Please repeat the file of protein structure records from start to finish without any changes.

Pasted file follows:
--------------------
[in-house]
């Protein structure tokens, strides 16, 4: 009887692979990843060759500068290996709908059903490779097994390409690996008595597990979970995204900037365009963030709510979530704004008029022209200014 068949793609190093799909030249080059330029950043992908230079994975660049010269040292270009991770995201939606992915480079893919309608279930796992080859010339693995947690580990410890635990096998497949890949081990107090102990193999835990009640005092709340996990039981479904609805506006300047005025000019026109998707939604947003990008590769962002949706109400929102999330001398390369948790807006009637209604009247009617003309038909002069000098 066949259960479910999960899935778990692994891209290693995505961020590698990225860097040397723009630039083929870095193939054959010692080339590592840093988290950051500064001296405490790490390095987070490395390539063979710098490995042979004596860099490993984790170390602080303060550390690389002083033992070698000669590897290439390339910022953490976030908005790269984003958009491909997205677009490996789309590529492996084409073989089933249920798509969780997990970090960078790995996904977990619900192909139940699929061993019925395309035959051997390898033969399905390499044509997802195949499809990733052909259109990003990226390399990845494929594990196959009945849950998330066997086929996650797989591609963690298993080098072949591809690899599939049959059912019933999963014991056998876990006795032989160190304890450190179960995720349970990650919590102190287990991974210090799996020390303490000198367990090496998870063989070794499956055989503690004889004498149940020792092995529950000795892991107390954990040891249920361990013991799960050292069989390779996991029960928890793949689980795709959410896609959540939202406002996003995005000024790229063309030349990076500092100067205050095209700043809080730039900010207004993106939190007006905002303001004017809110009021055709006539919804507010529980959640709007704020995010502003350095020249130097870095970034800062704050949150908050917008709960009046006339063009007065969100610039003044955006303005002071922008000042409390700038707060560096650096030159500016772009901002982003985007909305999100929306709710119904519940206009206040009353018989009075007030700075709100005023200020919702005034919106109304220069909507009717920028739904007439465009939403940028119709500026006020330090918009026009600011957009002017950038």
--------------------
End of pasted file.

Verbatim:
[in-house]
């Protein structure tokens, strides 16, 4: 009887692979990843060759500068290996709908059903490779097994390409690996008595597990979970995204900037365009963030709510979530704004008029022209200014 068949793609190093799909030249080059330029950043992908230079994975660049010269040292270009991770995201939606992915480079893919309608279930796992080859010339693995947690580990410890635990096998497949890949081990107090102990193999835990009640005092709340996990039981479904609805506006300047005025000019026109998707939604947003990008590769962002949706109400929102999330001398390369948790807006009637209604009247009617003309038909002069000098 066949259960479910999960899935778990692994891209290693995505961020590698990225860097040397723009630039083929870095193939054959010692080339590592840093988290950051500064001296405490790490390095987070490395390539063979710098490995042979004596860099490993984790170390602080303060550390690389002083033992070698000669590897290439390339910022953490976030908005790269984003958009491909997205677009490996789309590529492996084409073989089933249920798509969780997990970090960078790995996904977990619900192909139940699929061993019925395309035959051997390898033969399905390499044509997802195949499809990733052909259109990003990226390399990845494929594990196959009945849950998330066997086929996650797989591609963690298993080098072949591809690899599939049959059912019933999963014991056998876990006795032989160190304890450190179960995720349970990650919590102190287990991974210090799996020390303490000198367990090496998870063989070794499956055989503690004889004498149940020792092995529950000795892991107390954990040891249920361990013991799960050292069989390779996991029960928890793949689980795709959410896609959540939202406002996003995005000024790229063309030349990076500092100067205050095209700043809080730039900010207004993106939190007006905002303001004017809110009021055709006539919804507010529980959640709007704020995010502003350095020249130097870095970034800062704050949150908050917008709960009046006339063009007065969100610039003044955006303005002071922008000042409390700038707060560096650096030159500016772009901002982003985007909305999100929306709710119904519940206009206040009353018989009075007030700075709100005023200020919702005034919106109304220069909507009717920028739904007439465009939403940028119709500026006020330090918009026009600011957009002017950038």